I tore my ACL as a college athlete

Senior Amanda Otto reflects on her recent injury in the midst of her final soccer season.



Amanda Otto, Writer

It was our opening conference match in the breezy, fall air of the Bay Area. We were tied at zeros with Menlo College and I had just gone in for a tackle. I lost my balance and fell. I felt the pop.

A Horrific End

The tears were streaming down my face. I was not in much physical pain, but sometimes, ignorance would truly be bliss. My teammates had surrounded me, shielding my face from the sun, stroking my arm and telling me to relax because it would all be okay. I knew they said that to calm both my fear and theirs, like some self-denial technique that assured us we were simply having a bad dream. But this was not a dream and there would be plenty of time to relax. My senior season had come to a horrific end.

The next few weeks brought waves of emotions that came crashing in and pummeled me to the bottom of the ocean. I can honestly say I have never cried this much in my life. I tried to buy into that cliché belief of finding “beauty in the ashes,” but felt unjustly crushed and sure as hell did not want people’s pity. For athletes, for me, the struggle is real because we are “me doers.” We take for granted the little, everyday victories until they are lost, and suddenly we sheepishly ask for assistance to tie a shoelace. It is humbling.

More than a field

The soccer field has been more than a place of blood, tears and sweat. It is where I have grown as a person and developed relationships that will last for the rest of my life. It is my happy place and comfort zone. It is my home and it was taken from me. My role on the team changed, and as team captain, it was a tough pill to swallow because I did not know how to lead from the sideline. I could no longer anchor our defense, have the most assists or score goals. I felt worthless, but was often reminded of the Apostle James’ words, “trials produce steadfastness.”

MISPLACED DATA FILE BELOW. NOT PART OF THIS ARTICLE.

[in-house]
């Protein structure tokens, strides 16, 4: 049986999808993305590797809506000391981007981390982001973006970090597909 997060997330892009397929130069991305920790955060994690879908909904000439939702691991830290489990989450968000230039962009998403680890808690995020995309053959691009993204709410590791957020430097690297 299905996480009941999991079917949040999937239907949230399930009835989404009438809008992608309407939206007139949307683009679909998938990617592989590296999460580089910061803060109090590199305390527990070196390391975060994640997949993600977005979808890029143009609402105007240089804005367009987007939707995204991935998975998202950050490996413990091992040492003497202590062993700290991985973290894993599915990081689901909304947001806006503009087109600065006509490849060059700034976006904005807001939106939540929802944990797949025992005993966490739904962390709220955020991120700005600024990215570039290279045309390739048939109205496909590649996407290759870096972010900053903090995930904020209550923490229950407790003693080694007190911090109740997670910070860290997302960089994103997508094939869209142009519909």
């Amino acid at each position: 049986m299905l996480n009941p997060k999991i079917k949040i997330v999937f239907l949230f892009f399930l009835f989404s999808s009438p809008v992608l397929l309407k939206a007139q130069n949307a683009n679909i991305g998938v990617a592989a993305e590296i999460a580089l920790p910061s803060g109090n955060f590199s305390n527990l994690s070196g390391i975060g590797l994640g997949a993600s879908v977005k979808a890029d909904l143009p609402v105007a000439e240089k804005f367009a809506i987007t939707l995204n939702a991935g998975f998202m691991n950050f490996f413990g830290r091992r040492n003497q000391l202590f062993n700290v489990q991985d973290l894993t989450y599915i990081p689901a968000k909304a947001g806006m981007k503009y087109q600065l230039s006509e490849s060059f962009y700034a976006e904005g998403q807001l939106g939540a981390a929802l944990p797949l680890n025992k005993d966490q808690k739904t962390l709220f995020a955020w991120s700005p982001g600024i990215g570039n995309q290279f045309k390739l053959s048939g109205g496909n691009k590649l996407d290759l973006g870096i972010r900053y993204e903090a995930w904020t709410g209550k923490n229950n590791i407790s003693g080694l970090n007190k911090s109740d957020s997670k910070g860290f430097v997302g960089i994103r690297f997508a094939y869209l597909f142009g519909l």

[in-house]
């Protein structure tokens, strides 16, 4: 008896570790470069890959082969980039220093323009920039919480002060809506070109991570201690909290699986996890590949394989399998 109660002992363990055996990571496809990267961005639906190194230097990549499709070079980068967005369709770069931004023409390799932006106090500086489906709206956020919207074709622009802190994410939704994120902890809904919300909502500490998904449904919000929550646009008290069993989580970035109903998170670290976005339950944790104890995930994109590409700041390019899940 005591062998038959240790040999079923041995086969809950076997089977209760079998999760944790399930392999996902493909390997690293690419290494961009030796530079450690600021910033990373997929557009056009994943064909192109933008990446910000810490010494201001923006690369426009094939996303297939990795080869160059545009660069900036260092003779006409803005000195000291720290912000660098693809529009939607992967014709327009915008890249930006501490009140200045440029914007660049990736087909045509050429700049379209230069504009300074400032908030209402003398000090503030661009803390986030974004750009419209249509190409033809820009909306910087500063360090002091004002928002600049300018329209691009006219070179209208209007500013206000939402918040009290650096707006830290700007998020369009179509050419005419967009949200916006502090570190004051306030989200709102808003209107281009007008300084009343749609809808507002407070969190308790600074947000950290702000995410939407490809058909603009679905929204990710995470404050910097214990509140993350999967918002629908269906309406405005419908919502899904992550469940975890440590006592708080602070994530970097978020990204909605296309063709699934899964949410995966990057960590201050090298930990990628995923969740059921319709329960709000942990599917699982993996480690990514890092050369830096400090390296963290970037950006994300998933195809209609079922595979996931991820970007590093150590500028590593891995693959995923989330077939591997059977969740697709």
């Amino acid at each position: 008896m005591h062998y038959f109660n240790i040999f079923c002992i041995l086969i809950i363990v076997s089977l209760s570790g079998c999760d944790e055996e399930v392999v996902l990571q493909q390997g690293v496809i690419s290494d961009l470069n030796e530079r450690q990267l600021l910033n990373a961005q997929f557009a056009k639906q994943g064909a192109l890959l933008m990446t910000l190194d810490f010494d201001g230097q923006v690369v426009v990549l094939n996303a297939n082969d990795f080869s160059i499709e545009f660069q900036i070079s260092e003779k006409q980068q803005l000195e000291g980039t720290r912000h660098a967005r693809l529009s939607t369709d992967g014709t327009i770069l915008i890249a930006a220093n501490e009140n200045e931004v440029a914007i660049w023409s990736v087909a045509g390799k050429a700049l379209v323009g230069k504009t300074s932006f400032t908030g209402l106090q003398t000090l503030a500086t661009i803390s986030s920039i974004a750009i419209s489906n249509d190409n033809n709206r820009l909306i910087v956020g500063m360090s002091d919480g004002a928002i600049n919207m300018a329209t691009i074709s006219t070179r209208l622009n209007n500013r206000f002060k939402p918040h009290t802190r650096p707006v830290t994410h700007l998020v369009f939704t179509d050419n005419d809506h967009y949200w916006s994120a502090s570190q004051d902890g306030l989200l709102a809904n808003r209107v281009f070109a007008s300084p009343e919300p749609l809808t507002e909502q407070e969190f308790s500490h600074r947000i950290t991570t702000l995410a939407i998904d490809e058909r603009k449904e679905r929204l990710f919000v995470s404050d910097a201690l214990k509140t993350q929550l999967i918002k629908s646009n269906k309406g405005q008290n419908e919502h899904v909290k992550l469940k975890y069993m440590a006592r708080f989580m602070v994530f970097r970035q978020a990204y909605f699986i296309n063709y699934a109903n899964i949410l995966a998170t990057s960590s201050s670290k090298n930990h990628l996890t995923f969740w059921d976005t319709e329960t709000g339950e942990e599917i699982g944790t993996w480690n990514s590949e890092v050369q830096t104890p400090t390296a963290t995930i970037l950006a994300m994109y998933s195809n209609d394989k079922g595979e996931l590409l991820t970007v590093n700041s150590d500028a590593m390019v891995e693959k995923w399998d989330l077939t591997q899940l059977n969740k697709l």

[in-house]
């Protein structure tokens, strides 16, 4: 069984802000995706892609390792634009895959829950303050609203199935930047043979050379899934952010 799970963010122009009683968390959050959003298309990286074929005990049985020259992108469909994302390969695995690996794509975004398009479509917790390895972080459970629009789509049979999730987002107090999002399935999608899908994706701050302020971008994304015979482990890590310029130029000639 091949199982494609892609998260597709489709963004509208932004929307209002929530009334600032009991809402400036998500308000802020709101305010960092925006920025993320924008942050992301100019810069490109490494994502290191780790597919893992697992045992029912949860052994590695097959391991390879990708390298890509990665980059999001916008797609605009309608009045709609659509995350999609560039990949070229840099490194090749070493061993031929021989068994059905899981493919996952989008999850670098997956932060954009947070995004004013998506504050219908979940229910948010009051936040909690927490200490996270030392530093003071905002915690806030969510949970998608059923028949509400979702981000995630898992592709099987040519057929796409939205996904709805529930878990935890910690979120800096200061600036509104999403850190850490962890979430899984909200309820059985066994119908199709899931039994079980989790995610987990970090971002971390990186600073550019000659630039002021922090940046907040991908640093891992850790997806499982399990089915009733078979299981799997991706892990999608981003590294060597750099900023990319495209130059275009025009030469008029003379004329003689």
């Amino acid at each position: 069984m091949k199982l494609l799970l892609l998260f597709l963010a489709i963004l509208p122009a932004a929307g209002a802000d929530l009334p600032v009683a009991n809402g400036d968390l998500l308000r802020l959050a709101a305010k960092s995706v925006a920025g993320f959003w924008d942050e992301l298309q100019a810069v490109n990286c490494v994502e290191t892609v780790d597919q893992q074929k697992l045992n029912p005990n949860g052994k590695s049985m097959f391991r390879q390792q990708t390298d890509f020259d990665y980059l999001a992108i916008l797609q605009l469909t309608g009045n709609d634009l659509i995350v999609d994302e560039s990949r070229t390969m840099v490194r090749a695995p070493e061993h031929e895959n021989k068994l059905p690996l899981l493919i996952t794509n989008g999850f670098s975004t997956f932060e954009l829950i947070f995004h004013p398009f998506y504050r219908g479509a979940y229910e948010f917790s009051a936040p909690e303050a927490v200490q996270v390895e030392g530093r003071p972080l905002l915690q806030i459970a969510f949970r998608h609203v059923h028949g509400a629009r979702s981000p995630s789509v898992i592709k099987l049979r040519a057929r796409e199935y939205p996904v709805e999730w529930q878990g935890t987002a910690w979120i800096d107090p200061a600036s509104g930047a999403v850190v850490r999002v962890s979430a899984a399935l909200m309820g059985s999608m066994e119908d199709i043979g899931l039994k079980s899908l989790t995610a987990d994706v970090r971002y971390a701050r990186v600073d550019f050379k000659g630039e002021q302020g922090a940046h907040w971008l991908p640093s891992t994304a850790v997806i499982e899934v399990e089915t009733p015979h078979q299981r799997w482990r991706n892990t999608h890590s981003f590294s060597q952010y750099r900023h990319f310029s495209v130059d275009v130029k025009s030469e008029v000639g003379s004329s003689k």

The Hardest Part

Games were and still are the hardest. I continue to do the coin toss before each match and even that has its challenges. I hobbled over to the midline at our first home game after the accident. The referee gave me this weird, indignant look.

“You’re the captain,” she drawled, with an emphasis on the “you” as if I did not belong there. “Yes, I am,” I replied and looked straight into her face. “Well, you don’t look ready to play,” she chuckled. That one cut deep. How do you respond to something like that? I have never prayed fire to reign down on someone, but for a moment I considered the possibility of brimstone or Rhonda Rousey. Either one was fine with me. I clenched my jaw, blinked away the tears, and shook her hand.

The Smaller Moments

Many people reached out to me, and at times, it was overwhelming. But it was in the smaller, insignificant moments that I began to see God’s blessings. I encountered people who came alongside me and held my head above the waves when I came close to sinking. I met other athletes who experienced career-ending injuries, a daughter who lost her father and a mother who had endured six miscarriages. I was so encouraged by each of those individuals and found some comfort in knowing I probably would not have heard their stories if I had not experienced this trial. Their faith was inspiring.


If we are honest with ourselves, suffering still sucks. However, suffering is not meaningless. It unites us when we are broken in spirit. More importantly, it forces us to cling to Jesus when all else has failed. Suffering is painful, but it is God’s tool of refinement so He might be glorified in all things. The pain of God’s glory is being honest about my feelings instead of being “okay.” The pain of God’s glory is choosing joy when I am tempted to be bitter. The pain of God’s glory is cheering my teammates on from the bench. The pain of God’s glory is letting go of what I have held so tight and whispering those words into the silence. Not my will, but Yours be done.

0 0 votes
Article Rating